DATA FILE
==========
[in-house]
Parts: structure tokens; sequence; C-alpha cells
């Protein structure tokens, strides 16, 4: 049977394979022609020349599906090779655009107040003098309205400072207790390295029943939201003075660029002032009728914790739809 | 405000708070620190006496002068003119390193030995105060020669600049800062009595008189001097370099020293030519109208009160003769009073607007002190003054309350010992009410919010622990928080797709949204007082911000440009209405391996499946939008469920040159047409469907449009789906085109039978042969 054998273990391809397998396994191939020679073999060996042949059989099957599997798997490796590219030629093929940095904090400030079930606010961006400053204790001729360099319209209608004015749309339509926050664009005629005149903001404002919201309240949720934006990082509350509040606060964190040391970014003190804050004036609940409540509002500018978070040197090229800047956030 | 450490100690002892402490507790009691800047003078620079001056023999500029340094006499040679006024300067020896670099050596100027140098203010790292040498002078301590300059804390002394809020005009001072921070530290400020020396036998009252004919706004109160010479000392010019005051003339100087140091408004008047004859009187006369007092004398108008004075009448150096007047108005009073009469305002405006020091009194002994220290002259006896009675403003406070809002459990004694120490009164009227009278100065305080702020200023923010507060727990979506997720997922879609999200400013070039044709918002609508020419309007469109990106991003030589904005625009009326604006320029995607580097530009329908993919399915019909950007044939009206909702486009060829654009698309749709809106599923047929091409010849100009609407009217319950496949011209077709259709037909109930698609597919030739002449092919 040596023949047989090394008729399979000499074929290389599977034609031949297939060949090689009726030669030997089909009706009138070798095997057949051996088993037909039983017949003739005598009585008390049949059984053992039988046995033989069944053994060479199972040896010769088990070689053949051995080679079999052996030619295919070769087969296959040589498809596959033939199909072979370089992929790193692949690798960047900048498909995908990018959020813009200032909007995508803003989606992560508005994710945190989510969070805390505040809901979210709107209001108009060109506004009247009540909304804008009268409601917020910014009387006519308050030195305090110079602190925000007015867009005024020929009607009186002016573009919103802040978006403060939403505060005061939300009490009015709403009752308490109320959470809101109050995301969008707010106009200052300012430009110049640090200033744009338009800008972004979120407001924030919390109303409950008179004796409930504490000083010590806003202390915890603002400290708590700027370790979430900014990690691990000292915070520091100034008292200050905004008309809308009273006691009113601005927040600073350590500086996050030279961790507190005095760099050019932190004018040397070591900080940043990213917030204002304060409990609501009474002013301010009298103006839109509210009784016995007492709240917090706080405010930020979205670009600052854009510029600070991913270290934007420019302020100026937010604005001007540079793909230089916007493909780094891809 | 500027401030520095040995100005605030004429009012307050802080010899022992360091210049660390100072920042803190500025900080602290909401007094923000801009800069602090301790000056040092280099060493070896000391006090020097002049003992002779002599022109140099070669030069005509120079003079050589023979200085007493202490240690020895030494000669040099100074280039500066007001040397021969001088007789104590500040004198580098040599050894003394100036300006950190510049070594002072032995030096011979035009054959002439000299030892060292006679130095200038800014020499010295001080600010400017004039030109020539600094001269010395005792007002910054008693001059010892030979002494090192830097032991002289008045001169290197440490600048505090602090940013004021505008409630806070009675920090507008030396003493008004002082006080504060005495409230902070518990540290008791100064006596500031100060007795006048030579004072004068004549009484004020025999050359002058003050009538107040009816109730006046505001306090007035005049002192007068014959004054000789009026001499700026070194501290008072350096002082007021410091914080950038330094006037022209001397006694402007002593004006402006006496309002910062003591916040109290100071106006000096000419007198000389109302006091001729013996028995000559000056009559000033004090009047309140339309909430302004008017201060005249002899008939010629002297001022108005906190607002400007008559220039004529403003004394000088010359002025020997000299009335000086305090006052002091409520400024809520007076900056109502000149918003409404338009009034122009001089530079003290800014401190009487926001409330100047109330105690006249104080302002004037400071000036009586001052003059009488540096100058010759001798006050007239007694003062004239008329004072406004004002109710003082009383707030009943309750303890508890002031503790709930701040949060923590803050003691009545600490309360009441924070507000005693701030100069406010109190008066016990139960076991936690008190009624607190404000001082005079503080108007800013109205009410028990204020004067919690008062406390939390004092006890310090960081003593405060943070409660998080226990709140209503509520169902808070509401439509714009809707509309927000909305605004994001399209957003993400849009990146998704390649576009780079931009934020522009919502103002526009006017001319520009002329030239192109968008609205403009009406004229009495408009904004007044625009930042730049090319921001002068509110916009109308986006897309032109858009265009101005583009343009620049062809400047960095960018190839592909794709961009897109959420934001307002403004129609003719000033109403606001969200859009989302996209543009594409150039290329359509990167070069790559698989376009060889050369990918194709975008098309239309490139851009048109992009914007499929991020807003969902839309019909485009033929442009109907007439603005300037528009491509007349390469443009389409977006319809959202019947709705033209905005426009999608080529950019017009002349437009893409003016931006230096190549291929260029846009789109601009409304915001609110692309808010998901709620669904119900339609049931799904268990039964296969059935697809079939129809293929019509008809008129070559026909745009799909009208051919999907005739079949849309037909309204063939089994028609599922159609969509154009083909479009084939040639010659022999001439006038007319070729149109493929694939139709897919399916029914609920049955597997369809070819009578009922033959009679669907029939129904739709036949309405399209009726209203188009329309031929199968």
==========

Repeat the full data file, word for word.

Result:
[in-house]
Parts: structure tokens; sequence; C-alpha cells
């Protein structure tokens, strides 16, 4: 049977394979022609020349599906090779655009107040003098309205400072207790390295029943939201003075660029002032009728914790739809 | 405000708070620190006496002068003119390193030995105060020669600049800062009595008189001097370099020293030519109208009160003769009073607007002190003054309350010992009410919010622990928080797709949204007082911000440009209405391996499946939008469920040159047409469907449009789906085109039978042969 054998273990391809397998396994191939020679073999060996042949059989099957599997798997490796590219030629093929940095904090400030079930606010961006400053204790001729360099319209209608004015749309339509926050664009005629005149903001404002919201309240949720934006990082509350509040606060964190040391970014003190804050004036609940409540509002500018978070040197090229800047956030 | 450490100690002892402490507790009691800047003078620079001056023999500029340094006499040679006024300067020896670099050596100027140098203010790292040498002078301590300059804390002394809020005009001072921070530290400020020396036998009252004919706004109160010479000392010019005051003339100087140091408004008047004859009187006369007092004398108008004075009448150096007047108005009073009469305002405006020091009194002994220290002259006896009675403003406070809002459990004694120490009164009227009278100065305080702020200023923010507060727990979506997720997922879609999200400013070039044709918002609508020419309007469109990106991003030589904005625009009326604006320029995607580097530009329908993919399915019909950007044939009206909702486009060829654009698309749709809106599923047929091409010849100009609407009217319950496949011209077709259709037909109930698609597919030739002449092919 040596023949047989090394008729399979000499074929290389599977034609031949297939060949090689009726030669030997089909009706009138070798095997057949051996088993037909039983017949003739005598009585008390049949059984053992039988046995033989069944053994060479199972040896010769088990070689053949051995080679079999052996030619295919070769087969296959040589498809596959033939199909072979370089992929790193692949690798960047900048498909995908990018959020813009200032909007995508803003989606992560508005994710945190989510969070805390505040809901979210709107209001108009060109506004009247009540909304804008009268409601917020910014009387006519308050030195305090110079602190925000007015867009005024020929009607009186002016573009919103802040978006403060939403505060005061939300009490009015709403009752308490109320959470809101109050995301969008707010106009200052300012430009110049640090200033744009338009800008972004979120407001924030919390109303409950008179004796409930504490000083010590806003202390915890603002400290708590700027370790979430900014990690691990000292915070520091100034008292200050905004008309809308009273006691009113601005927040600073350590500086996050030279961790507190005095760099050019932190004018040397070591900080940043990213917030204002304060409990609501009474002013301010009298103006839109509210009784016995007492709240917090706080405010930020979205670009600052854009510029600070991913270290934007420019302020100026937010604005001007540079793909230089916007493909780094891809 | 500027401030520095040995100005605030004429009012307050802080010899022992360091210049660390100072920042803190500025900080602290909401007094923000801009800069602090301790000056040092280099060493070896000391006090020097002049003992002779002599022109140099070669030069005509120079003079050589023979200085007493202490240690020895030494000669040099100074280039500066007001040397021969001088007789104590500040004198580098040599050894003394100036300006950190510049070594002072032995030096011979035009054959002439000299030892060292006679130095200038800014020499010295001080600010400017004039030109020539600094001269010395005792007002910054008693001059010892030979002494090192830097032991002289008045001169290197440490600048505090602090940013004021505008409630806070009675920090507008030396003493008004002082006080504060005495409230902070518990540290008791100064006596500031100060007795006048030579004072004068004549009484004020025999050359002058003050009538107040009816109730006046505001306090007035005049002192007068014959004054000789009026001499700026070194501290008072350096002082007021410091914080950038330094006037022209001397006694402007002593004006402006006496309002910062003591916040109290100071106006000096000419007198000389109302006091001729013996028995000559000056009559000033004090009047309140339309909430302004008017201060005249002899008939010629002297001022108005906190607002400007008559220039004529403003004394000088010359002025020997000299009335000086305090006052002091409520400024809520007076900056109502000149918003409404338009009034122009001089530079003290800014401190009487926001409330100047109330105690006249104080302002004037400071000036009586001052003059009488540096100058010759001798006050007239007694003062004239008329004072406004004002109710003082009383707030009943309750303890508890002031503790709930701040949060923590803050003691009545600490309360009441924070507000005693701030100069406010109190008066016990139960076991936690008190009624607190404000001082005079503080108007800013109205009410028990204020004067919690008062406390939390004092006890310090960081003593405060943070409660998080226990709140209503509520169902808070509401439509714009809707509309927000909305605004994001399209957003993400849009990146998704390649576009780079931009934020522009919502103002526009006017001319520009002329030239192109968008609205403009009406004229009495408009904004007044625009930042730049090319921001002068509110916009109308986006897309032109858009265009101005583009343009620049062809400047960095960018190839592909794709961009897109959420934001307002403004129609003719000033109403606001969200859009989302996209543009594409150039290329359509990167070069790559698989376009060889050369990918194709975008098309239309490139851009048109992009914007499929991020807003969902839309019909485009033929442009109907007439603005300037528009491509007349390469443009389409977006319809959202019947709705033209905005426009999608080529950019017009002349437009893409003016931006230096190549291929260029846009789109601009409304915001609110692309808010998901709620669904119900339609049931799904268990039964296969059935697809079939129809293929019509008809008129070559026909745009799909009208051919999907005739079949849309037909309204063939089994028609599922159609969509154009083909479009084939040639010659022999001439006038007319070729149109493929694939139709897919399916029914609920049955597997369809070819009578009922033959009679669907029939129904739709036949309405399209009726209203188009329309031929199968």